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Racing to resume at Churchill Downs Thursday despite mystery around horse deaths

“I think if it did happen again, it would be devastating for horse racing in Kentucky, and be devastating for Churchill."

LOUISVILLE, Ky. — He raced at Ellis Park and won at Ellis Park, but all that time Neil Pessin’s horses trained at Churchill Downs.

“I never left Churchill, I stayed here all summer,” Pessin said.

The move to finish out the Spring Meet at the track in Henderson, Kentucky came after 12 horses died at Churchill Downs.

Those deaths remain a mystery even after a lengthy investigation.

The Horseracing Integrity and Safety Authority (HISA) released a comprehensive report Tuesday, concluding that there was no clear pattern explaining what caused the catastrophic breakdowns.

“You always hope that there is something that you can pinpoint on,” Pessin said while adding he wasn’t surprised with the investigation’s findings.

The 12 horses broke down on both the turf and dirt tracks, as well as at different spots on and around the track.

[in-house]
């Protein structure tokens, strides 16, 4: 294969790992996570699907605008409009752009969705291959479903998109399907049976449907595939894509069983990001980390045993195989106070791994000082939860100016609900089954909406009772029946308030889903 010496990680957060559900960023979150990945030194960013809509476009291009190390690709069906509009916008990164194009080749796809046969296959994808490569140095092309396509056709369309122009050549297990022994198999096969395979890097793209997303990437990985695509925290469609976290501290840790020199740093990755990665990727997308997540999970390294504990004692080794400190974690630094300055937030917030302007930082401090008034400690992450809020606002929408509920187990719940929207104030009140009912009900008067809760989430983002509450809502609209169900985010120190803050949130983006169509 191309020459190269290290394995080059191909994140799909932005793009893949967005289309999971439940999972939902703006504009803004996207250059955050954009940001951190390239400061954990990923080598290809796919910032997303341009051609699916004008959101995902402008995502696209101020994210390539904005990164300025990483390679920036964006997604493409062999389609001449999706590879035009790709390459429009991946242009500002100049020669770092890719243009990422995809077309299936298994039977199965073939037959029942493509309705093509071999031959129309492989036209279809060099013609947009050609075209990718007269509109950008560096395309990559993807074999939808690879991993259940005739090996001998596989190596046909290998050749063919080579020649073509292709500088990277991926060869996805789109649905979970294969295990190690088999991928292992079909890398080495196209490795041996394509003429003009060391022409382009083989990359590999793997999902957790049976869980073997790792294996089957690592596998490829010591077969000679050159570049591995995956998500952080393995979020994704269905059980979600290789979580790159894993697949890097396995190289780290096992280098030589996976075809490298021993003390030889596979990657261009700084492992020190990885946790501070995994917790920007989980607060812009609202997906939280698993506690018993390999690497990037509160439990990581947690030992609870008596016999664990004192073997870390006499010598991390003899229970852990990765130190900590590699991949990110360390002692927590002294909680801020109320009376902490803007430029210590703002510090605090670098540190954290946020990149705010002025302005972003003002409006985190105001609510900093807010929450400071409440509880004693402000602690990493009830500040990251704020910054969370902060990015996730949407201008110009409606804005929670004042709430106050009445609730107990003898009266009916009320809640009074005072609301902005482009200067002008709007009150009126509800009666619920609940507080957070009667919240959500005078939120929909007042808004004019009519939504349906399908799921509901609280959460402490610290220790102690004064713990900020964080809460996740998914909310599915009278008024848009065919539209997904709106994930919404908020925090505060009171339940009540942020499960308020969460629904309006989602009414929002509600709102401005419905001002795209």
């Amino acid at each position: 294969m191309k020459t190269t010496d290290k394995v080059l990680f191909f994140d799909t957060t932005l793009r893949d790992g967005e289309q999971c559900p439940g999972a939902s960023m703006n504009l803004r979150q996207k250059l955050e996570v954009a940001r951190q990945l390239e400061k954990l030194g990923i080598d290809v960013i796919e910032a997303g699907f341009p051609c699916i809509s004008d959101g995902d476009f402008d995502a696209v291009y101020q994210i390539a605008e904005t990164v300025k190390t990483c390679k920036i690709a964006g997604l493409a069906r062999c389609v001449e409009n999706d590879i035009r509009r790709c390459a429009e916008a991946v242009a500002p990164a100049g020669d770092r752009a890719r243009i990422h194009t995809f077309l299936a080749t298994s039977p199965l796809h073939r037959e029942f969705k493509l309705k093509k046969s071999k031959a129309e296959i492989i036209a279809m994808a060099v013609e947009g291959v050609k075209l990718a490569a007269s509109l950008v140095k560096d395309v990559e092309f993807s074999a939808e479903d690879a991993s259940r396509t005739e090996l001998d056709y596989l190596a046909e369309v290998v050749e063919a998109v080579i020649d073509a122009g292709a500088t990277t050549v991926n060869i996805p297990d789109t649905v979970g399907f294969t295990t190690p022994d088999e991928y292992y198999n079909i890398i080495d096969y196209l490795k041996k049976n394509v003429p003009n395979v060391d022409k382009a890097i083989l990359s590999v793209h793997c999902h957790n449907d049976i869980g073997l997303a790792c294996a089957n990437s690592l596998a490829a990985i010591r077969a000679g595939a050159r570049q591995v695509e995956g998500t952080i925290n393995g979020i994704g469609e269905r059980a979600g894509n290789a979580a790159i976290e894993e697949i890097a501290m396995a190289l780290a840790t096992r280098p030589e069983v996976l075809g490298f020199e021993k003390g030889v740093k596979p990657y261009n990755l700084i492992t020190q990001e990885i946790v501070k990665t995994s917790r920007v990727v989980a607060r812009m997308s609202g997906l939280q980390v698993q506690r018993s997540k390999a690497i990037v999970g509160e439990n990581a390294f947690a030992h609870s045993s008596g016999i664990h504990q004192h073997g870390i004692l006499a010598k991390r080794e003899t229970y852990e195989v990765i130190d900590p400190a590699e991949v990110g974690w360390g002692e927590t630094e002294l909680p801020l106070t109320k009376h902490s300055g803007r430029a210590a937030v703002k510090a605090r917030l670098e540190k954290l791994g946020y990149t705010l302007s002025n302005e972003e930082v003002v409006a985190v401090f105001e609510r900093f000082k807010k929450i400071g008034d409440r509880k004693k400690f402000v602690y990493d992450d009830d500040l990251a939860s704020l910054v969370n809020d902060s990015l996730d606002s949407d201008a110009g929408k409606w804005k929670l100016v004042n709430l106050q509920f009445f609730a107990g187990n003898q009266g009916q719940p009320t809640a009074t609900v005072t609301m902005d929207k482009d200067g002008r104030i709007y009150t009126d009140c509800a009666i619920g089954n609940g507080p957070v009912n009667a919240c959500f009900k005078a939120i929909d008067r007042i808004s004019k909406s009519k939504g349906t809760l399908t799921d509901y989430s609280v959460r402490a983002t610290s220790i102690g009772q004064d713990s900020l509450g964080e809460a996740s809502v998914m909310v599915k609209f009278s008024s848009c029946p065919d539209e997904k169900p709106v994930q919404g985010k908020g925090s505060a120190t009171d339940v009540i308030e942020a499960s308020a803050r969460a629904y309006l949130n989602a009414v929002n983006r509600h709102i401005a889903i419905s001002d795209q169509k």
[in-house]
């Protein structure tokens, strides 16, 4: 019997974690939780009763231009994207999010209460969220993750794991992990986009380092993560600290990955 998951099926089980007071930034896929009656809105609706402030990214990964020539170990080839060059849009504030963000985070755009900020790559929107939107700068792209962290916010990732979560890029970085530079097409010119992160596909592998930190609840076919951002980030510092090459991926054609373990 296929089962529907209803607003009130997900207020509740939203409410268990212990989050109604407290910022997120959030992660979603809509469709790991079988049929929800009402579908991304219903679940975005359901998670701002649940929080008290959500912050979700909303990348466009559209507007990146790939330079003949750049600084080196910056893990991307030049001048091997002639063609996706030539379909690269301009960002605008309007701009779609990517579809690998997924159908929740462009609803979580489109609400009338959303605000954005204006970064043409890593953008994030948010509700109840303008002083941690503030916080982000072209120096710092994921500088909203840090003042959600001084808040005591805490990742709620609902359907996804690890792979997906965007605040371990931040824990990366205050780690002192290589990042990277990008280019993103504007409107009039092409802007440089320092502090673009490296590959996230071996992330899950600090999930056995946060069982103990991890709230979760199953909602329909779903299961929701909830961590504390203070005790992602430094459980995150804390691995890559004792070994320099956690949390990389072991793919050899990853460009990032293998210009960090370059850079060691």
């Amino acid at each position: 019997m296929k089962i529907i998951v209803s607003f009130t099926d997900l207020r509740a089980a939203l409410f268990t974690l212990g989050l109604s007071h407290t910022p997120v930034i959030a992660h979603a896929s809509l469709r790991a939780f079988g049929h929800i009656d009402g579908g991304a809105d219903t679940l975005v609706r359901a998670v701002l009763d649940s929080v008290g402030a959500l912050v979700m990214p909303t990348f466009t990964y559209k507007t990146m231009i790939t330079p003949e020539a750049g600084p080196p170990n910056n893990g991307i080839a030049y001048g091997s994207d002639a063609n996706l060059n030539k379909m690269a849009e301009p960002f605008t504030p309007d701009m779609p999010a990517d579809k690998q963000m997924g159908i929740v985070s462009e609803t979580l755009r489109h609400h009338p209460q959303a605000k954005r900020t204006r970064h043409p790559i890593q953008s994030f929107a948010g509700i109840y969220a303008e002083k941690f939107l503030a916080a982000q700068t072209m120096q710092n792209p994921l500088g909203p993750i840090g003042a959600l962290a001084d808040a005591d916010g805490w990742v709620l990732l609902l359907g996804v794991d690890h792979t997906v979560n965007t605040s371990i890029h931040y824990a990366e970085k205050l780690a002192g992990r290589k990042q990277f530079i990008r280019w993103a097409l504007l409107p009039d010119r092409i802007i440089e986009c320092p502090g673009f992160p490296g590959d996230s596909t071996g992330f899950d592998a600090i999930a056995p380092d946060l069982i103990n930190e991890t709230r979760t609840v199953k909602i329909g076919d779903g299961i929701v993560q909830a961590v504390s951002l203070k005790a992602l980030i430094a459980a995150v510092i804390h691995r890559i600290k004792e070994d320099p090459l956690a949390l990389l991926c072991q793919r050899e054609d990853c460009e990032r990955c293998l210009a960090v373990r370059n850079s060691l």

According to the report, the injuries were also mostly different, there was no evidence of doping, and no consistencies could be gleaned from the necropsies.

HISA announced it’s currently investigating the unusual string of horse deaths at Saratoga Race Course.

“It has happened before, and unfortunately it’ll probably happen again, but hopefully not where I’m racing,” Pessin said.

The trainer has no reservations about safety at the track.

“If I had any concerns whatsoever, I would not run.”

FOCUS has learned that the track was retested and cleared.

Pessin is now on a new committee, comprised of trainers and riders, which will relay any concerns about track conditions to those in charge at Churchill.

“We’ll start meeting twice a week when the meet’s on,” Pessin said. “We’re looking for consistency, that’s all we want, we don’t want it too fast one day, too deep another day.”

The committee was created as a result of the tragedies at the track.

Pessin warns the track can’t afford to go through that again.

“I think if it did happen again, it would be devastating for horse racing in Kentucky, and be devastating for Churchill,” he said.

Pessin isn’t any more anxious though.

“To be on edge about a horse going out and getting hurt means that you think there’s a problem, and right now I don’t think there’s a problem, so I’m not on edge about it.”

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